Trey Zoeller needs a ride from Fort Lauderdale to New York City by boat. He’s ready to go anytime the boat owner is. His only criteria? The boat must have room for him plus his two barrels of bourbon.

As we first told you last month in Bourbon by Boat, Zoeller is the founder of Jefferson’s Bourbon. He has a theory that the way bourbon was transported 150 years ago—by boat from Kentucky—enhanced the taste and led to demand going sky-high from New York City to Boston. The sloshing in the barrels, the salt air and the sun, all of it, he theorizes, affected the taste in a way that has been lost to the age of modern transportation.

The barrels of Jefferson’s Bourbon have made it to the tropics. Now, they need to hitch a ride north.

The barrels of Jefferson’s Bourbon have made it to the tropics. Now, they need to hitch a ride north.

To test his theory, he headed out from Kentucky with two barrels of bourbon, which he has managed to move by boat from the Heartland’s inland waterways across the Gulf of Mexico to Key West, where he landed this week. He started on a 38’ rumrunner and has a 28’ center console picking him up to take him from Key West to Fort Lauderdale.

But then, he’s going to be stuck. The owner of the boat who was going to give him and his bourbon a lift from Fort Lauderdale to New York City, for the trip’s last leg and the big finale tasting, has gone radio silent.

Anyone who gives him and his barrels a ride by boat to the Big Apple for arrival by about Halloween, Zoeller says, will be treated to some amazing bourbon—because so far, his theory has turned out to be more correct than even he imagined.

The trip from Kentucky included some seriously rough weather, including the Louisiana Flood of 2016 (which dumped as much as two feet of rain on parts of New Orleans) and then Hurricane Hermine off Florida’s west coast. There were major swells and small-craft advisories, with all of those winds and waves banging Zoeller’s bourbon barrels around to the point that the barrel heads warped. The good news is that Zoeller had two new barrels shipped to meet him in Key West, where he spent the better part of a day siphoning the bourbon into the new barrels. That gave him a chance to taste the bourbon anew, to test his theory.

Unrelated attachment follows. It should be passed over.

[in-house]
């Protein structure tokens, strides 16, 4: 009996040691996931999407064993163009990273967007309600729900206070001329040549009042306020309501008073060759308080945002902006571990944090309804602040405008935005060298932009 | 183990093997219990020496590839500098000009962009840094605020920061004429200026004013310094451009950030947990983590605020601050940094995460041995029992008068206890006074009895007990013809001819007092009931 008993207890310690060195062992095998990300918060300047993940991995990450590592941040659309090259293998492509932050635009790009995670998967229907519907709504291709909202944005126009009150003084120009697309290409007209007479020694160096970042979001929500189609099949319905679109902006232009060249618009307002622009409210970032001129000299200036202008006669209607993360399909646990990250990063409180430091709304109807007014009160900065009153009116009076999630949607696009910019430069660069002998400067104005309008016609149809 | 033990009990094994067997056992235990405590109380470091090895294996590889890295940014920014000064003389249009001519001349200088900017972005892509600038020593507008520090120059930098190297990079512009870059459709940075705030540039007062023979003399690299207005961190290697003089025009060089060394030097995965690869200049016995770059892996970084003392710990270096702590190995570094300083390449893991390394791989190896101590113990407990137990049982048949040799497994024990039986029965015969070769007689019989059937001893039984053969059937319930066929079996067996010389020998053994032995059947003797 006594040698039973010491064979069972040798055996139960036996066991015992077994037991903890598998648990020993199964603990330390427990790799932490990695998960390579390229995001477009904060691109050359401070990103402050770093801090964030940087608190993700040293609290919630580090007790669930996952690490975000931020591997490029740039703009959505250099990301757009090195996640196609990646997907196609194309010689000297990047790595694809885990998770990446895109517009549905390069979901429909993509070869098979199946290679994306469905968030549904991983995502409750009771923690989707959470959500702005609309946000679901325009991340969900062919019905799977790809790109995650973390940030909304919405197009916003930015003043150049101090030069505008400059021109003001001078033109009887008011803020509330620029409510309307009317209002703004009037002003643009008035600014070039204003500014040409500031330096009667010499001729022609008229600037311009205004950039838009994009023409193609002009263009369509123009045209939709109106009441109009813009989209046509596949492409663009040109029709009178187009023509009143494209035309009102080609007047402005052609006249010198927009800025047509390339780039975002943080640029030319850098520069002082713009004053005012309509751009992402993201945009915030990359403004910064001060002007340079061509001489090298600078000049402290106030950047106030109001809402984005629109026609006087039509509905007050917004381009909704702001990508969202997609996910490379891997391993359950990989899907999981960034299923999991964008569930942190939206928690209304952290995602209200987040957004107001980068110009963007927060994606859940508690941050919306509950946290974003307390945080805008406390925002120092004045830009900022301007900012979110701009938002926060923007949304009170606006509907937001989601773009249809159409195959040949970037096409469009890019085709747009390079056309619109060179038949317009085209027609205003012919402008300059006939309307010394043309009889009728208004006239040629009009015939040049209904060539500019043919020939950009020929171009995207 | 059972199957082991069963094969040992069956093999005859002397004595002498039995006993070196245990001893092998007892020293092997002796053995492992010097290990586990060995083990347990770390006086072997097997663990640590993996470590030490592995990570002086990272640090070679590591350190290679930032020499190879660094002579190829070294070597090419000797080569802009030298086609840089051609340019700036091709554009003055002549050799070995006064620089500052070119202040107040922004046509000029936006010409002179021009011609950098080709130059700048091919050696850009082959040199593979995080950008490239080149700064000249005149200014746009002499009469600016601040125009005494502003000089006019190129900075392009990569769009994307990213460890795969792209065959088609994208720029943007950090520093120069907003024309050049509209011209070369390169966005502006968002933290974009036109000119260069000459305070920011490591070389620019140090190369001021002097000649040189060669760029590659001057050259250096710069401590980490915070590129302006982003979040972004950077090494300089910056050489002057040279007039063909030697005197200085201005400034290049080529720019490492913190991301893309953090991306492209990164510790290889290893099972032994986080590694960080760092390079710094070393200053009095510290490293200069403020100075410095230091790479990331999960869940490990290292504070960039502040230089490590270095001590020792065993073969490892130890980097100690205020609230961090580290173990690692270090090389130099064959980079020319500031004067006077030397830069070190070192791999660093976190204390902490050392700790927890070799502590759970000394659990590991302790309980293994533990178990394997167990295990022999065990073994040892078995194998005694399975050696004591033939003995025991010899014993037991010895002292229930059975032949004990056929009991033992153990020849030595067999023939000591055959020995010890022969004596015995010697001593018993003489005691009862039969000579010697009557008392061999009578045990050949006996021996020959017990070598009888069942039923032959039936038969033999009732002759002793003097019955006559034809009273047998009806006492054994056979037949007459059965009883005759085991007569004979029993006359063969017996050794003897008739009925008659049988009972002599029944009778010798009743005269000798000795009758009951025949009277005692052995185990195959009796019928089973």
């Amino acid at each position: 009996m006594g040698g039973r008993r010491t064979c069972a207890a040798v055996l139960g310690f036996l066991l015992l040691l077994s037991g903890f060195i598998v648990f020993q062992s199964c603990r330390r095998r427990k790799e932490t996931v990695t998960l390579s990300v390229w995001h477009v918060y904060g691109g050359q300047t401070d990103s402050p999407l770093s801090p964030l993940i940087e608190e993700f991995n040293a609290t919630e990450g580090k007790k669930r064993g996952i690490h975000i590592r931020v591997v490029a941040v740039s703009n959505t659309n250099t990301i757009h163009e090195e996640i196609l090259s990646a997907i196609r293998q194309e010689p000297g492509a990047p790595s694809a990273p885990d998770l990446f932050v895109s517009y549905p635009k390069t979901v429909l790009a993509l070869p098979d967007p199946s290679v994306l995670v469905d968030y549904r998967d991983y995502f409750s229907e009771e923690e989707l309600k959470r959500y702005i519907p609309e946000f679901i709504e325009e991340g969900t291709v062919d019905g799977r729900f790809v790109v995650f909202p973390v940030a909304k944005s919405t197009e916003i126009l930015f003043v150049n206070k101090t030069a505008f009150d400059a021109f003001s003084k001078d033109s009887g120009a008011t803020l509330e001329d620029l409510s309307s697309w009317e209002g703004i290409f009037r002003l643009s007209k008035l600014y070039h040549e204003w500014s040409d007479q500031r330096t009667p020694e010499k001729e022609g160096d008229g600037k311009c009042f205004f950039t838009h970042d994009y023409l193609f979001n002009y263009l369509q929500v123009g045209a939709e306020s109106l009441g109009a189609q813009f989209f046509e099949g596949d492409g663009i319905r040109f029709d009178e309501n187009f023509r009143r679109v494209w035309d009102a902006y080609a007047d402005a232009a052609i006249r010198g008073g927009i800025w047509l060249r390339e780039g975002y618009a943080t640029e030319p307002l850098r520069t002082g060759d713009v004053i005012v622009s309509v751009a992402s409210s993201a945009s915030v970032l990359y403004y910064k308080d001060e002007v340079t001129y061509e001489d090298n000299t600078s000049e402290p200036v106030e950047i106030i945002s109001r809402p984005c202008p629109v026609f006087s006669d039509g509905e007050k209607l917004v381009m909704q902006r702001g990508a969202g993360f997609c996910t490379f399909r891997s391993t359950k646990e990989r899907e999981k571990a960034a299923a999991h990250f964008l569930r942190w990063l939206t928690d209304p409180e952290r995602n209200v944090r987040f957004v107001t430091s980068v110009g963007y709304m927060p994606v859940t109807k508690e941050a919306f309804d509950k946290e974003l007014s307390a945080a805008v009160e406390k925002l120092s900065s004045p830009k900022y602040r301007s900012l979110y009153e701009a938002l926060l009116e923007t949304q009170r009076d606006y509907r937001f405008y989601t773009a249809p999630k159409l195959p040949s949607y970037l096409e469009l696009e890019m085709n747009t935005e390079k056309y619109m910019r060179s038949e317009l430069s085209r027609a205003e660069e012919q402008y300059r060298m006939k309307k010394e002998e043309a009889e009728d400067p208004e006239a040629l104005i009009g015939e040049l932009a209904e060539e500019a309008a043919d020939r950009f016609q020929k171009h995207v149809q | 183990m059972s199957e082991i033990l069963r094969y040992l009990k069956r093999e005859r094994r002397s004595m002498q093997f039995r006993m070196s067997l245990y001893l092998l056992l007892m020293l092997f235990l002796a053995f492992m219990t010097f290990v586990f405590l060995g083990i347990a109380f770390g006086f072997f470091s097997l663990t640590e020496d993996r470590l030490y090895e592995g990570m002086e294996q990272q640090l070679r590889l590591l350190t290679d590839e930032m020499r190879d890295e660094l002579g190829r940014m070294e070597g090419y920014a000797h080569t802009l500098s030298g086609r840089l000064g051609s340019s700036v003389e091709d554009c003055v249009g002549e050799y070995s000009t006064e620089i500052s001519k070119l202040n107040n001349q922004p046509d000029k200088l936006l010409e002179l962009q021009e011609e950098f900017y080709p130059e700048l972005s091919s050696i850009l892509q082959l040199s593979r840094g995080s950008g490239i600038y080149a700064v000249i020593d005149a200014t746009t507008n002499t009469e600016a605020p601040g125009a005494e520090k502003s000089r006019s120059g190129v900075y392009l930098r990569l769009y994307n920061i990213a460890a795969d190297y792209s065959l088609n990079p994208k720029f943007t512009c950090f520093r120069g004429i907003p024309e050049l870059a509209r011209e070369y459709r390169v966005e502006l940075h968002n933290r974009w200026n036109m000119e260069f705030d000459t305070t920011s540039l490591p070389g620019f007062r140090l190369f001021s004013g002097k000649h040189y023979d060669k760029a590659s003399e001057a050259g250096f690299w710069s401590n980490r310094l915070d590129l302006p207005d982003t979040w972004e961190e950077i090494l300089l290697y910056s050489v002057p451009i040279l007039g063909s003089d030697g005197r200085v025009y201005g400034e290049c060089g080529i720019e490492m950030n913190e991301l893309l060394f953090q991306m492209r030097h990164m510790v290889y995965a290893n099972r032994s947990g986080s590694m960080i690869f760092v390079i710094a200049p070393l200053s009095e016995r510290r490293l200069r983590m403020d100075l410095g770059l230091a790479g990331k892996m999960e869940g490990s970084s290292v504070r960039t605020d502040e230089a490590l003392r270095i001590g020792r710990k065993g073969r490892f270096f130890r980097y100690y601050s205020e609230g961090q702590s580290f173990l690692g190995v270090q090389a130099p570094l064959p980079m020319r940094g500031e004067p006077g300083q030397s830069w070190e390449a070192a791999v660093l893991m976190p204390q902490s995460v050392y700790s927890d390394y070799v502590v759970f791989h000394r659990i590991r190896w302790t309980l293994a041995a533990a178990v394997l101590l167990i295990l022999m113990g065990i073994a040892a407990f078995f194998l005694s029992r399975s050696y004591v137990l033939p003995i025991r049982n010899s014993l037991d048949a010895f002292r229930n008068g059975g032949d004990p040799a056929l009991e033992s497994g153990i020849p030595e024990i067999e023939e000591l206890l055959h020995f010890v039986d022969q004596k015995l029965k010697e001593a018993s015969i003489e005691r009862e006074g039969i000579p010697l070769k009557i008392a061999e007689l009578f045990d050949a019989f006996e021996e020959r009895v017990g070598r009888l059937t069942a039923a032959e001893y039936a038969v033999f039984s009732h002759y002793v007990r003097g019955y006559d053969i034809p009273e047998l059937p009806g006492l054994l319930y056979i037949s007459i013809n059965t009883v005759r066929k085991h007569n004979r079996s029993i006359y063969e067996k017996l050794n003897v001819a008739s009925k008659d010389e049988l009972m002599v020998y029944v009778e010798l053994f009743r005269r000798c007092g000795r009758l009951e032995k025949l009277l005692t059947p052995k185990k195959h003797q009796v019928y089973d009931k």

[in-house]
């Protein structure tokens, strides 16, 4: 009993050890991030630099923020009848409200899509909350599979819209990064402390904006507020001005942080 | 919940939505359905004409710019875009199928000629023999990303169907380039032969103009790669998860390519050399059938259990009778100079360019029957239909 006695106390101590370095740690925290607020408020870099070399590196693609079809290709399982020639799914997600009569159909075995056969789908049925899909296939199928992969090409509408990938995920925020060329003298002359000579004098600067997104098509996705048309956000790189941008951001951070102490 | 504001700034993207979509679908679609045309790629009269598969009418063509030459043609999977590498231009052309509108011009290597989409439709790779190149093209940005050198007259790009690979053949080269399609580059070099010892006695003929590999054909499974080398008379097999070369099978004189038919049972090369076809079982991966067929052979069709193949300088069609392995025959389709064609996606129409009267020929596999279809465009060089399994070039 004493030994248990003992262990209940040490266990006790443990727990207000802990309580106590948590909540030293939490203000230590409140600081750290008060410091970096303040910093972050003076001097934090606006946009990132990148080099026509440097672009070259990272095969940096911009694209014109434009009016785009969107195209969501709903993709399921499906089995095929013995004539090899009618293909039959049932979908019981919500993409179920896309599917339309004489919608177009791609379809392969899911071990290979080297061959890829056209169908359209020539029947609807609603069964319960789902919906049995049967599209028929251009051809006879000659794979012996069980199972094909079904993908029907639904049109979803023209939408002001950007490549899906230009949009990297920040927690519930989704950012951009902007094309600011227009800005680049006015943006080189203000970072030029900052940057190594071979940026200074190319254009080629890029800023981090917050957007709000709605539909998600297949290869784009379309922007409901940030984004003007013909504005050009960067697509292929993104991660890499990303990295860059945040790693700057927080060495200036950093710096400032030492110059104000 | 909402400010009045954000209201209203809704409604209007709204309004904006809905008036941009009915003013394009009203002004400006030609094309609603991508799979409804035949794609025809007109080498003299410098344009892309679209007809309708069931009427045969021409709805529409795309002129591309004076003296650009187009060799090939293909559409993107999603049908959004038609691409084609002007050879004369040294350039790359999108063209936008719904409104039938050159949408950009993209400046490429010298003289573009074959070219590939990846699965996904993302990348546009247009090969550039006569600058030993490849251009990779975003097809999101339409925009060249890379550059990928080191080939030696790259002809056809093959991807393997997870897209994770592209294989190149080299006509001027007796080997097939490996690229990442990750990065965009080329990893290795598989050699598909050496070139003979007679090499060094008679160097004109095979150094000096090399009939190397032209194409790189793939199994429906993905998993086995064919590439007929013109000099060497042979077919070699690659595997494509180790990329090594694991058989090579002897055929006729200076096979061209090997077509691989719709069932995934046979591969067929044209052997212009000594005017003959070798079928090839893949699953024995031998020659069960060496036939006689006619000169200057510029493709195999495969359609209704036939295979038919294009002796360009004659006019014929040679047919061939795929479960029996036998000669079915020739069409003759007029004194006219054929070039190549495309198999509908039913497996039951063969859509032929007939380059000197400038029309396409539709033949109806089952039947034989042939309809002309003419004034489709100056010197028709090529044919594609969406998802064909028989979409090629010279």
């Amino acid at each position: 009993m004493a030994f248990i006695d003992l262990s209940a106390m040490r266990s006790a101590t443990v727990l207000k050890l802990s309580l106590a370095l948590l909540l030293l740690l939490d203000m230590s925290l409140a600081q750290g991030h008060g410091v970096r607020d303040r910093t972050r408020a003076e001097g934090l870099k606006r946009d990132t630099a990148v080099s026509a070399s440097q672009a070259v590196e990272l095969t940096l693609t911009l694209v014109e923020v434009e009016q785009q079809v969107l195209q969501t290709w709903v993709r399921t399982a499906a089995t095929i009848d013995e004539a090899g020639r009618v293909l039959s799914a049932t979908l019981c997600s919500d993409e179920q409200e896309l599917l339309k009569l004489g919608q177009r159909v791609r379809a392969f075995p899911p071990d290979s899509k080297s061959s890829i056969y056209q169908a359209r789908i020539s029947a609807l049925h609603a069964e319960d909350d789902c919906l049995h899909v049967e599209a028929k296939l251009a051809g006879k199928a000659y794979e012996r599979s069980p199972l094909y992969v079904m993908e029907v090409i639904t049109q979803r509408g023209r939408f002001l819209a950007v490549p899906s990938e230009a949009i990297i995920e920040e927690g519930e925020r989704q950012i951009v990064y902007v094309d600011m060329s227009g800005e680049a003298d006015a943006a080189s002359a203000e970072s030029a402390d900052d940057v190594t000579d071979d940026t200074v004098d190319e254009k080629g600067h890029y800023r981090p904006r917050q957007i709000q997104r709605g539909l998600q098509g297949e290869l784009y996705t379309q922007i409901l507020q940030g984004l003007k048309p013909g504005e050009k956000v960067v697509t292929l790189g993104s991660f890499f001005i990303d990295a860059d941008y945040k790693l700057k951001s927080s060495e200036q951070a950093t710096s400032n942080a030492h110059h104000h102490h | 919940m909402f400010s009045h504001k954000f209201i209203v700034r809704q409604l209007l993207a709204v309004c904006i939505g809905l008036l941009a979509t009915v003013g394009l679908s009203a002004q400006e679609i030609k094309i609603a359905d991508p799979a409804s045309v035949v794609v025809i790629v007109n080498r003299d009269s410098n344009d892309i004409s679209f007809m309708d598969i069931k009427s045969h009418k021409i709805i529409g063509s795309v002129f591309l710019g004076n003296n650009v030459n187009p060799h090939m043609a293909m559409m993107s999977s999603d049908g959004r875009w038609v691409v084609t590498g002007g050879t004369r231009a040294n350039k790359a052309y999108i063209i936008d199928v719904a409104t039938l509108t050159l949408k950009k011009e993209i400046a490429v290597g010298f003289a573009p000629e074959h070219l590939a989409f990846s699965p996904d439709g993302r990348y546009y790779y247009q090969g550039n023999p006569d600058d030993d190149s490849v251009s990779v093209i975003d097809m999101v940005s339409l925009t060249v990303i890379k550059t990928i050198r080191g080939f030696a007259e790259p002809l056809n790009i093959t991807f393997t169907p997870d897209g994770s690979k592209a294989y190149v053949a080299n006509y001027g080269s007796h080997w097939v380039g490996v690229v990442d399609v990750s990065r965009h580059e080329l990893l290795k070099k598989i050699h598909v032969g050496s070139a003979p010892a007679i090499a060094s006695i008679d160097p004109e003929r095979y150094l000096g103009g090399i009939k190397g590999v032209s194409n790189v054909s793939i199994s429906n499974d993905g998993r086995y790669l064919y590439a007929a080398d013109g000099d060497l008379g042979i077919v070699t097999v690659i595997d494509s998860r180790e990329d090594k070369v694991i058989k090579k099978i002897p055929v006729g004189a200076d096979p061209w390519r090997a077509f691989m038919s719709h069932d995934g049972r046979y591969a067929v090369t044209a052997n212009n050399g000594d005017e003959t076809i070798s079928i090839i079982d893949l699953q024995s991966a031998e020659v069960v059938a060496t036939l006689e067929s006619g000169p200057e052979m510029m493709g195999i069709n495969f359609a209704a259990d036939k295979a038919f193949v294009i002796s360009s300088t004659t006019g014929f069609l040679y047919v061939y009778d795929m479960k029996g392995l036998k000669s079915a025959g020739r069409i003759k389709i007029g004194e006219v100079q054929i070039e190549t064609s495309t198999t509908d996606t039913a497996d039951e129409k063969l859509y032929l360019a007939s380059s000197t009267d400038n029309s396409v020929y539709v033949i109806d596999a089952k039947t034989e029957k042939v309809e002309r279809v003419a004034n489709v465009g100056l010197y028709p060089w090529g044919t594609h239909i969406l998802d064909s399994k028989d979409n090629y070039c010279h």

Tapping a barrel, for the Key West bourbon tasting.

Tapping a barrel, for the Key West bourbon tasting.

The bourbon was distilled in January, in Kentucky. Zoeller first tasted it in New Orleans after it had been moved by boat for 58 days, on rivers. “I had taken some samples in Kentucky of bourbon that was distilled in the same week that these two barrels were distilled, and aged in Kentucky,” he says. “Just eyeballing the boat bourbon [by comparison], it was much, much darker, more like the color of an eight- to 10-year-old bourbon. I wasn’t expecting it, not that quickly. Looking at the barrels that I just had to replace, I have 30-year-old barrels that are in better shape than these barrels, and they were brand-new. The way the elements affect these barrels, they’re nine months old, and they’re being replaced.”

Not only did the barrels and the weather add color, Zoeller says, but the bourbon, still less than a year aged, already has almost zero bite.

“As the bourbon hits that wood, the wood is acting as a filter,” he says. “I could still tell that it was young, but it was so easy drinking, so smooth. That stringency has been removed. The sugars caramelize when it’s exposed to the heat out here. It picks up the brine from the salty air. Tasting it here in Key West, it picked up more flavor. It did not taste nearly as young as it did in New Orleans. In Kentucky, it would be nine-month-old whiskey, which is just not good, but you can absolutely drink this now. It’s really different.”

Zoeller is an avid boater who admits that part of his idea for the journey by river and ocean was a bit of a ploy—“this is really just an excuse to spend more time on the water,” he says with a laugh—but along the way, he’s gaining a serious appreciation not only for how his bourbon is aging, but also for the skippers who used to move the liquor by boat 150 years ago.

“We’re really gaining a lot of respect for the people who did it originally,” he says. “Trying to put a flat boat together and pilot it down the rivers was really dangerous work. There were pirates, [the skippers] would trade the barrels for gold and then people knew they had the gold—just changing out these barrels, I had UPS deliver these barrels out for me. Those guys had to bring their own coopers on the water.”

For the ride from Fort Lauderdale to New York City, of course, no barrel-making craftsmen will be required. If you’d like to help Zoeller out with the last leg—and be there for the final tasting in Manhattan—reach out through the Jefferson’s Bourbon website.